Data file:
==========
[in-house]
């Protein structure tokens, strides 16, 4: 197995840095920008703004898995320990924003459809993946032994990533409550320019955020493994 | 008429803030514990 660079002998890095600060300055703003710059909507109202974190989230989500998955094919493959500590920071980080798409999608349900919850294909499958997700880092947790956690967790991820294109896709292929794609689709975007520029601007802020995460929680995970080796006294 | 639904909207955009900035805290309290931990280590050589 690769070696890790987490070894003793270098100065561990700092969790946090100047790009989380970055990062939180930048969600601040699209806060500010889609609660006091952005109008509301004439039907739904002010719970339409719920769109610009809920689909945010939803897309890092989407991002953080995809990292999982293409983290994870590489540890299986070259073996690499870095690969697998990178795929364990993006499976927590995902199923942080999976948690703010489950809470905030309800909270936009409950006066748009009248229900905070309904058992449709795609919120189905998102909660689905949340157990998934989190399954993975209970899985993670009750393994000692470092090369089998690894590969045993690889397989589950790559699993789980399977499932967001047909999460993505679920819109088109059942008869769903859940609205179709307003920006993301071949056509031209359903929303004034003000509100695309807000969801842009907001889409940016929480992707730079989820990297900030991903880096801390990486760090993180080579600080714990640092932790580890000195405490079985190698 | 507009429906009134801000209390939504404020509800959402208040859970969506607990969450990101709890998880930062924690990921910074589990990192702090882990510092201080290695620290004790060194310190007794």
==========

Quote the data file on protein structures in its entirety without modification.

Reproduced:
[in-house]
């Protein structure tokens, strides 16, 4: 197995840095920008703004898995320990924003459809993946032994990533409550320019955020493994 | 008429803030514990 660079002998890095600060300055703003710059909507109202974190989230989500998955094919493959500590920071980080798409999608349900919850294909499958997700880092947790956690967790991820294109896709292929794609689709975007520029601007802020995460929680995970080796006294 | 639904909207955009900035805290309290931990280590050589 690769070696890790987490070894003793270098100065561990700092969790946090100047790009989380970055990062939180930048969600601040699209806060500010889609609660006091952005109008509301004439039907739904002010719970339409719920769109610009809920689909945010939803897309890092989407991002953080995809990292999982293409983290994870590489540890299986070259073996690499870095690969697998990178795929364990993006499976927590995902199923942080999976948690703010489950809470905030309800909270936009409950006066748009009248229900905070309904058992449709795609919120189905998102909660689905949340157990998934989190399954993975209970899985993670009750393994000692470092090369089998690894590969045993690889397989589950790559699993789980399977499932967001047909999460993505679920819109088109059942008869769903859940609205179709307003920006993301071949056509031209359903929303004034003000509100695309807000969801842009907001889409940016929480992707730079989820990297900030991903880096801390990486760090993180080579600080714990640092932790580890000195405490079985190698 | 507009429906009134801000209390939504404020509800959402208040859970969506607990969450990101709890998880930062924690990921910074589990990192702090882990510092201080290695620290004790060194310190007794």